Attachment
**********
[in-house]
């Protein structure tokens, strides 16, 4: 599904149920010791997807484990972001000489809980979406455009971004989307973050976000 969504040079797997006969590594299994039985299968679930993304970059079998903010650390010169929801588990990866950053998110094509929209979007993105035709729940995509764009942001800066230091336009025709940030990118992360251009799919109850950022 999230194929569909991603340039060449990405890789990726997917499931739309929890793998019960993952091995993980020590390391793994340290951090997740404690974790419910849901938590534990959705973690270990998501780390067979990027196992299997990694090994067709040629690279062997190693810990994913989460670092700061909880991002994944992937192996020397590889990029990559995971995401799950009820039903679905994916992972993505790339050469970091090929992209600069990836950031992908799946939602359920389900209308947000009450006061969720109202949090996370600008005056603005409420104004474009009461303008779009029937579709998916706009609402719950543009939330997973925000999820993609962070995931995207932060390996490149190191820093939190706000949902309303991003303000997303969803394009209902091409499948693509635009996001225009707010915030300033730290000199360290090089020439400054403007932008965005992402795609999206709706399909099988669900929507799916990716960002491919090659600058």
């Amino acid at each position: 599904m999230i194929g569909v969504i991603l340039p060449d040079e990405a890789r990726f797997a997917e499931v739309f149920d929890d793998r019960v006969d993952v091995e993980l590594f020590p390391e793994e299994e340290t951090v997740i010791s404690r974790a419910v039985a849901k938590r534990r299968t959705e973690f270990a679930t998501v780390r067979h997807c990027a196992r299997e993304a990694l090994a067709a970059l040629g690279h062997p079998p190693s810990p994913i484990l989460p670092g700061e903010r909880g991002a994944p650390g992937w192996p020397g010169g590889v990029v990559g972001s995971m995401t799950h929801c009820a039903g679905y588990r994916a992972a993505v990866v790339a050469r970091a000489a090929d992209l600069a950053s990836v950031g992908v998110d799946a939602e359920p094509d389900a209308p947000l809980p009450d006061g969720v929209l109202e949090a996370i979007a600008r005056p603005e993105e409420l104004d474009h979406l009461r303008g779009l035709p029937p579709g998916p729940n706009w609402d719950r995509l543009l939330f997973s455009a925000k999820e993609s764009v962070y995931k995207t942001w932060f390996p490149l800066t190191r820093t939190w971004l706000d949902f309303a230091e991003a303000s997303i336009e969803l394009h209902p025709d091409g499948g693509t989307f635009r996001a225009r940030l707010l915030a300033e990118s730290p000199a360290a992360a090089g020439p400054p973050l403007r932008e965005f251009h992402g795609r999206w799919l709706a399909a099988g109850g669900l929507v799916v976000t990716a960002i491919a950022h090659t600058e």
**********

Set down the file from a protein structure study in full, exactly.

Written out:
[in-house]
């Protein structure tokens, strides 16, 4: 599904149920010791997807484990972001000489809980979406455009971004989307973050976000 969504040079797997006969590594299994039985299968679930993304970059079998903010650390010169929801588990990866950053998110094509929209979007993105035709729940995509764009942001800066230091336009025709940030990118992360251009799919109850950022 999230194929569909991603340039060449990405890789990726997917499931739309929890793998019960993952091995993980020590390391793994340290951090997740404690974790419910849901938590534990959705973690270990998501780390067979990027196992299997990694090994067709040629690279062997190693810990994913989460670092700061909880991002994944992937192996020397590889990029990559995971995401799950009820039903679905994916992972993505790339050469970091090929992209600069990836950031992908799946939602359920389900209308947000009450006061969720109202949090996370600008005056603005409420104004474009009461303008779009029937579709998916706009609402719950543009939330997973925000999820993609962070995931995207932060390996490149190191820093939190706000949902309303991003303000997303969803394009209902091409499948693509635009996001225009707010915030300033730290000199360290090089020439400054403007932008965005992402795609999206709706399909099988669900929507799916990716960002491919090659600058």
């Amino acid at each position: 599904m999230i194929g569909v969504i991603l340039p060449d040079e990405a890789r990726f797997a997917e499931v739309f149920d929890d793998r019960v006969d993952v091995e993980l590594f020590p390391e793994e299994e340290t951090v997740i010791s404690r974790a419910v039985a849901k938590r534990r299968t959705e973690f270990a679930t998501v780390r067979h997807c990027a196992r299997e993304a990694l090994a067709a970059l040629g690279h062997p079998p190693s810990p994913i484990l989460p670092g700061e903010r909880g991002a994944p650390g992937w192996p020397g010169g590889v990029v990559g972001s995971m995401t799950h929801c009820a039903g679905y588990r994916a992972a993505v990866v790339a050469r970091a000489a090929d992209l600069a950053s990836v950031g992908v998110d799946a939602e359920p094509d389900a209308p947000l809980p009450d006061g969720v929209l109202e949090a996370i979007a600008r005056p603005e993105e409420l104004d474009h979406l009461r303008g779009l035709p029937p579709g998916p729940n706009w609402d719950r995509l543009l939330f997973s455009a925000k999820e993609s764009v962070y995931k995207t942001w932060f390996p490149l800066t190191r820093t939190w971004l706000d949902f309303a230091e991003a303000s997303i336009e969803l394009h209902p025709d091409g499948g693509t989307f635009r996001a225009r940030l707010l915030a300033e990118s730290p000199a360290a992360a090089g020439p400054p973050l403007r932008e965005f251009h992402g795609r999206w799919l709706a399909a099988g109850g669900l929507v799916v976000t990716a960002i491919a950022h090659t600058e």